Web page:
Professor Crocodile

Mike Dawson returns with a new episode of TCJ Talkies, in which he and Zack Soto discuss Mark Waid and Alex Ross's Kingdom Come.

Meanwhile, elsewhere:

—News. Mad writer Tom Koch has passed away. Paul Levitz remembers Lobo co-creator Roger Slifer. BK Munn has an obituary for Canadian Dell artist Mel Crawford.

Malaysian satirist Zunar will reportedly face sedition charges tomorrow.

—Audio/Video. There's a lot of new comics-related podcasts out there. Drew Friedman just appeared on WTF. Ed Luce is on Inkstuds. (Robin McConnell of Inkstuds just launched a Patreon site, by the way.) Josh Bayer is a guest on Comics for Grownups.

Comics Studies Society has just posted a video of a lecture Bart Beaty gave earlier this year, "Qui Est Charlie Hebdo?"

—Reviews & Commentary. Jonathan Guyer at Nieman Reports takes a long look at the world of political cartooning and how it has dealt with various recent events.

Scott Cederlund reviews the newest Love & Rockets.

Bart Croonenborghs reviews the Christin & Balez Robert Moses book.

—Interviews & Profiles. ComicsDC has posted a new excerpt from The Art of Richard Thompson, featuring a conversation between Thompson and Bill Watterson.

JT Dockery talks to Gary Panter about Philip K Dick.

Tom Spurgeon talks to Jen Vaughn, who's leaving Fantagraphics to go freelance.

Brigid Alverson talks to Spike Trotman about making money out of comics (which she knows how to do).

Canadian Art interviews Wendy creator Walter Scott.

CBR talks to Don Rosa about Carl Barks and Donald Duck.

The Philly Voice profiles several local female cartoonists.

—Misc. Secret Acres has their first con report of the year, from RIPE.

This Vox list of 50 comic books that explain comic books is only good if you're trying to explain comics to an monolingual American who is a little freaked out by comics that don't feature superheroes (and if you don't read the captions).

CBR finished posting the results of their poll on the 50 best female comic book writers and artists. It too is very superhero-centric, as you'd expect considering the CBR readership. Also, I understand why they split it into writer and artist categories, but I think that led to some skewed results. If Carol Tyler can't crack the top 50, the list is bunk.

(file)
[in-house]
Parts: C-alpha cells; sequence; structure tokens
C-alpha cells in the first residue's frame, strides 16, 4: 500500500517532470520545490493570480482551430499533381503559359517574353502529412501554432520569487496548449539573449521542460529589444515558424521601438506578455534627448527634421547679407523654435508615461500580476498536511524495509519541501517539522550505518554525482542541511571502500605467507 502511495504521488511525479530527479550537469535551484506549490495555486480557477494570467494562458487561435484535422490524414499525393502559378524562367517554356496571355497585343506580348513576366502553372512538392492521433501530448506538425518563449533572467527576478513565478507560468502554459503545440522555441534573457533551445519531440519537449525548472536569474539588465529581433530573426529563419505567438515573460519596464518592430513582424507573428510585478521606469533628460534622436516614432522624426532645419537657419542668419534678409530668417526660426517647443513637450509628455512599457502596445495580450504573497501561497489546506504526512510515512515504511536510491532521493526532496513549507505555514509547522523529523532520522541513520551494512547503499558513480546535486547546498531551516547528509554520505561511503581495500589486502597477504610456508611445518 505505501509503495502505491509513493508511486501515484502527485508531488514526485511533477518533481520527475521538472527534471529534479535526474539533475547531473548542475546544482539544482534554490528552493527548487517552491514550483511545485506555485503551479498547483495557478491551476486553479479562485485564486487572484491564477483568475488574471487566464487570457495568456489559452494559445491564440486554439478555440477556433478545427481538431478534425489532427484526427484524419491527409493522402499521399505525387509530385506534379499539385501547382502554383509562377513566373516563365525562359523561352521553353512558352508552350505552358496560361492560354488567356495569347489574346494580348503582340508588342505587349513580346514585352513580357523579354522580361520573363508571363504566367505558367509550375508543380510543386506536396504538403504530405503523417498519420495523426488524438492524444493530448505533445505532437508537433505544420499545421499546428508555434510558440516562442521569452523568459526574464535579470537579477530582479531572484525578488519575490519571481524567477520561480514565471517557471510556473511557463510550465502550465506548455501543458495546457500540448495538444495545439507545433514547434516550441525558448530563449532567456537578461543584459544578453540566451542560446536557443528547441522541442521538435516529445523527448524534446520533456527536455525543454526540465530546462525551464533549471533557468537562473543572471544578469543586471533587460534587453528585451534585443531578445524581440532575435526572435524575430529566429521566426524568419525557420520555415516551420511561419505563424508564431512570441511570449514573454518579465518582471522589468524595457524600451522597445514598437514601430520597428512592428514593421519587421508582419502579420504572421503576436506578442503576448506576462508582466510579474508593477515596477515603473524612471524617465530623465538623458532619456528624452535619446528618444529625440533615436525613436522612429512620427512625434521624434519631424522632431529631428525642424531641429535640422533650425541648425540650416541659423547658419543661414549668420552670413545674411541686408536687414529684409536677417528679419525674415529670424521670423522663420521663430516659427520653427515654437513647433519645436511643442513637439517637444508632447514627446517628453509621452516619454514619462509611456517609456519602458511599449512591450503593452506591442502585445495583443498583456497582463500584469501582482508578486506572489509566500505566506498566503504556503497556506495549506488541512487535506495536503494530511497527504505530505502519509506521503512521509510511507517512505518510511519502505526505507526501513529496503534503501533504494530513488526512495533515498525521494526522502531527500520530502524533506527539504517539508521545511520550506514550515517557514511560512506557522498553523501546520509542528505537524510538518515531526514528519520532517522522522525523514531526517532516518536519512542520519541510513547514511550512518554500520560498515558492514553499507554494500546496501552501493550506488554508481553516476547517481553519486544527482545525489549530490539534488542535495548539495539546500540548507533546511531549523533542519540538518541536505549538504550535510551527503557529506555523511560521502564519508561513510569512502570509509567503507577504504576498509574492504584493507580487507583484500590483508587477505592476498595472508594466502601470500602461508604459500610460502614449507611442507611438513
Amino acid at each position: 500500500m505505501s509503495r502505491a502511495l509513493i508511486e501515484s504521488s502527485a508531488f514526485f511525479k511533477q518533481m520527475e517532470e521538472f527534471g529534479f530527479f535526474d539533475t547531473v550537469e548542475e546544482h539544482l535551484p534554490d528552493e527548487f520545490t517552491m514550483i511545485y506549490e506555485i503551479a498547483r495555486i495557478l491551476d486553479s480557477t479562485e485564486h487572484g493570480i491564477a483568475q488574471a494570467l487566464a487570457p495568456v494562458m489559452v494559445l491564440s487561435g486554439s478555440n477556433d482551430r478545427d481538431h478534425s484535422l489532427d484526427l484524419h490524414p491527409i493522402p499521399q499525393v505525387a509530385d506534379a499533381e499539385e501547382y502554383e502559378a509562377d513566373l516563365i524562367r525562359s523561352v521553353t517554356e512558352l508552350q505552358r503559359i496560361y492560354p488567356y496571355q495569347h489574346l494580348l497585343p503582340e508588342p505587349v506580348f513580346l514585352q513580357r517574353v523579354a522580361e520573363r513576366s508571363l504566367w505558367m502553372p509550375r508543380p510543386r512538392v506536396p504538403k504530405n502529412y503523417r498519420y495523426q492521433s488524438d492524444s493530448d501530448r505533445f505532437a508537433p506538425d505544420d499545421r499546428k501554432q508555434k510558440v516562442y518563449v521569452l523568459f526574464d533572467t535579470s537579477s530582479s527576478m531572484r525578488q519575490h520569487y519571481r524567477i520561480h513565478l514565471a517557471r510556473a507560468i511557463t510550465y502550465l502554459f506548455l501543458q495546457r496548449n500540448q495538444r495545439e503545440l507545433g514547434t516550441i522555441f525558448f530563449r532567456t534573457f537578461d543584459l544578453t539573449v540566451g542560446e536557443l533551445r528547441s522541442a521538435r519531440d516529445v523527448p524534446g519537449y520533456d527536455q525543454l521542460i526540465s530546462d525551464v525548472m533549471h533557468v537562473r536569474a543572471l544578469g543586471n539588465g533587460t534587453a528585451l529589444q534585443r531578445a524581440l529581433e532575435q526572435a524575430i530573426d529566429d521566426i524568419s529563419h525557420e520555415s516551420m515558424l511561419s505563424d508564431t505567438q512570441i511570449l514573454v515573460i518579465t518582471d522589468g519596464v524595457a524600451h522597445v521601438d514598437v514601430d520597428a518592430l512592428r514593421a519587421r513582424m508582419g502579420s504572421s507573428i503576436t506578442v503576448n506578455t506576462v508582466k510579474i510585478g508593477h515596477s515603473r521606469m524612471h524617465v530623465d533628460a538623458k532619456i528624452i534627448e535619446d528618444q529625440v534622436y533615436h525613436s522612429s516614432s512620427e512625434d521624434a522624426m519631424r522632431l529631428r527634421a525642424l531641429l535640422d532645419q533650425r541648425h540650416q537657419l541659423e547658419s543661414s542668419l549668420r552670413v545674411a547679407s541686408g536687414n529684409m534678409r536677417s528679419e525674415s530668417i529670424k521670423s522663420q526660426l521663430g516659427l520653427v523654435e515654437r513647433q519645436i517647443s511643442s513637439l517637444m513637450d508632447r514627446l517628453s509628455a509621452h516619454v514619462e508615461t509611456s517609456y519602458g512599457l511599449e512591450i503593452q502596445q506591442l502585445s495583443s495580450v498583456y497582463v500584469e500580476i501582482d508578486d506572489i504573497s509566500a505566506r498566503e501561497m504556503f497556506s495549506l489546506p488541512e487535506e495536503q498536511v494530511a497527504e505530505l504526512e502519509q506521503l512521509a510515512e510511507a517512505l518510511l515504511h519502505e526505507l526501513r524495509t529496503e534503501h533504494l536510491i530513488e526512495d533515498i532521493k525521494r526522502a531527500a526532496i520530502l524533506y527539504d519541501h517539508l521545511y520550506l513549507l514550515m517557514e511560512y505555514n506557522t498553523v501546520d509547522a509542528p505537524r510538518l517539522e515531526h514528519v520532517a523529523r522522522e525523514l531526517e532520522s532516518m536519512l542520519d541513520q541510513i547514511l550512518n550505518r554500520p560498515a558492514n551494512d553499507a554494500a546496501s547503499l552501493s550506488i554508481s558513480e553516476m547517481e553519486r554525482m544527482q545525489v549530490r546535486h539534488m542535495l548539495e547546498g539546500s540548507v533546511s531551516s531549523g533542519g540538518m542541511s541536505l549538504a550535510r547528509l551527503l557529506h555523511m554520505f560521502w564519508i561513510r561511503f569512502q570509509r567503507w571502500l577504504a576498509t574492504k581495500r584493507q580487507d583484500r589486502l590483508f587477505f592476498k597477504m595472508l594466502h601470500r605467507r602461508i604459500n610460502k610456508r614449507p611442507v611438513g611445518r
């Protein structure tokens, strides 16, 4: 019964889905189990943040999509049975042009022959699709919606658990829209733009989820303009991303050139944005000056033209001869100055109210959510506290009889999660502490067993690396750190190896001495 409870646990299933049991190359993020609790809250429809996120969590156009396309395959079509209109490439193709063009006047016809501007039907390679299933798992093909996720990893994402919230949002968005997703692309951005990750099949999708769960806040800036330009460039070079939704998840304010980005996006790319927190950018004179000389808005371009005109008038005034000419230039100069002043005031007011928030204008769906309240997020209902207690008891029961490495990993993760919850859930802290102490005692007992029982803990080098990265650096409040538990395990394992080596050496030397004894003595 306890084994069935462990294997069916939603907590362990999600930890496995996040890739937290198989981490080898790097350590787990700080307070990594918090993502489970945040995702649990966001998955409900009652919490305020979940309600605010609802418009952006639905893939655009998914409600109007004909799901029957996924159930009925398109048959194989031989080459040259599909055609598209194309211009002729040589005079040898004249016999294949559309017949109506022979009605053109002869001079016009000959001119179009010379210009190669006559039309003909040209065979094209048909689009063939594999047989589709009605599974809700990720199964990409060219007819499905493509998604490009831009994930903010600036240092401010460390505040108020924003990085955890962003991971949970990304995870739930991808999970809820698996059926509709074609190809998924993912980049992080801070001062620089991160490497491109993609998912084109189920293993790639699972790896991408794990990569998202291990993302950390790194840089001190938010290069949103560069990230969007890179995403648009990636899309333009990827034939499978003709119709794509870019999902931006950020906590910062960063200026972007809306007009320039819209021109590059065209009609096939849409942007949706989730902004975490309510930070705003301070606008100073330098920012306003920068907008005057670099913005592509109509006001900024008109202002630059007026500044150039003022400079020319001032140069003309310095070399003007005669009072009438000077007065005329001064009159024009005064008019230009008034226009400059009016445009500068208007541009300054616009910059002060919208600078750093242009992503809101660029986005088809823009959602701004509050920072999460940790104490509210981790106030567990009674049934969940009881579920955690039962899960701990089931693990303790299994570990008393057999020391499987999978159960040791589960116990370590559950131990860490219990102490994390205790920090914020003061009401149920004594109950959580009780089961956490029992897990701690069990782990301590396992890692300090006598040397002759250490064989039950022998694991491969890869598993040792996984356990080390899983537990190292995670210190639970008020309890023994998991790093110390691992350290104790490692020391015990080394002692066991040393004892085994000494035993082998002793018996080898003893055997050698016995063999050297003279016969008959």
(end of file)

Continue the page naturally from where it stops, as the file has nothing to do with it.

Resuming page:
Paste has their own list of women who changed the comics industry.

I don't understand this Nudes Reading Minicomics Tumblr. [UPDATED TO ADD: Jinx.]

7 Responses to Professor Crocodile

  1. Danny Ceballos says:

    quote of the day (from Saint Gary Panter): “To me an artist is anyone trying to be an artist, secretly, publicly or accidentally in any medium.”

  2. simon hanselmann says:

    nudes reading minicomics is the best review site on the internet RN. TCJ could learn a lot from it…

  3. Tim Hodler says:

    I may not have given it enough attention. Subject for Further Research.

  4. Tim Hodler says:

    Eh. Some good comics picked for coverage, but I’m not getting much out of the commentary. Maybe I haven’t read the right reviews yet.

  5. Tony says:

    More like prudishly censored nudes reading minicomics.

  6. Briany Najar says:

    Ugh. That Vox article is awful. Not even because its focus is so provincial. It’s just very bad writing:

    “We’re often told not to judge books by their covers. Yet if you think about it, judging a book by its cover is exactly what comic books ask you to do. ”

    Um… Non-comic book covers are also used to engage interest.

    “Will Eisner’s The Spirit isn’t technically a comic. It began as a newspaper supplement, a way for broadsheets to get in on the comic book explosion. ”

    Oh, shut up. Not ‘technically’ a comic. ‘Technically’.

    “The Sandman paved the way for more fantastic titles at Vertigo and was one of the most influential in terms of shaping what the modern age of comics would look like.”

    Yeah? Are we talking about actual comics or ‘comics’ as an abstraction (again), a set of logistics.

    “Clowes is better-known to mainstream folks as the man who wrote the 2001 film Ghost World, but that story, as well as Art School Confidential, both lived on in his 1989 comic book Eightball.”

    One of many errors. The stories that preceded the films ‘lived on’ in what sense? (You can still read them – but you can also still watch the films.) Gibberish. maybe it’s assumed that those stories are still running. I wonder what creative team is working on them now.

    “Love & Rockets doesn’t read like a conventional comic. There are no punchlines or smirky panels. The action is subtle. And the art is efficient — there aren’t whirlpools of ink swirling in Jaime’s panels. ”

    Eh? Jaime’s comics aren’t conventional? And cos of… what? So, conventional comics are full of punchlines n smirking and “whirlpools of ink” now? Hadn’t noticed, guess the comics I read must be unconventional – probably not even ‘comics’, ‘technically.

    Oh man, it goes on. I’m not looking at it any more.
    Here’s a guide to help you understand a medium. It’s written by someone who is largely ignorant of that medium, including the instances of it that are included in the article. This article takes up space on a server that is powered by electricity, and so on.

    Thanks for that link. Now, at least, I’ll appreciate better the next thing I read that has any care taken over it at all.

  7. Tim Schmitt says:

    You guys … its the future of comics criticism, get with it

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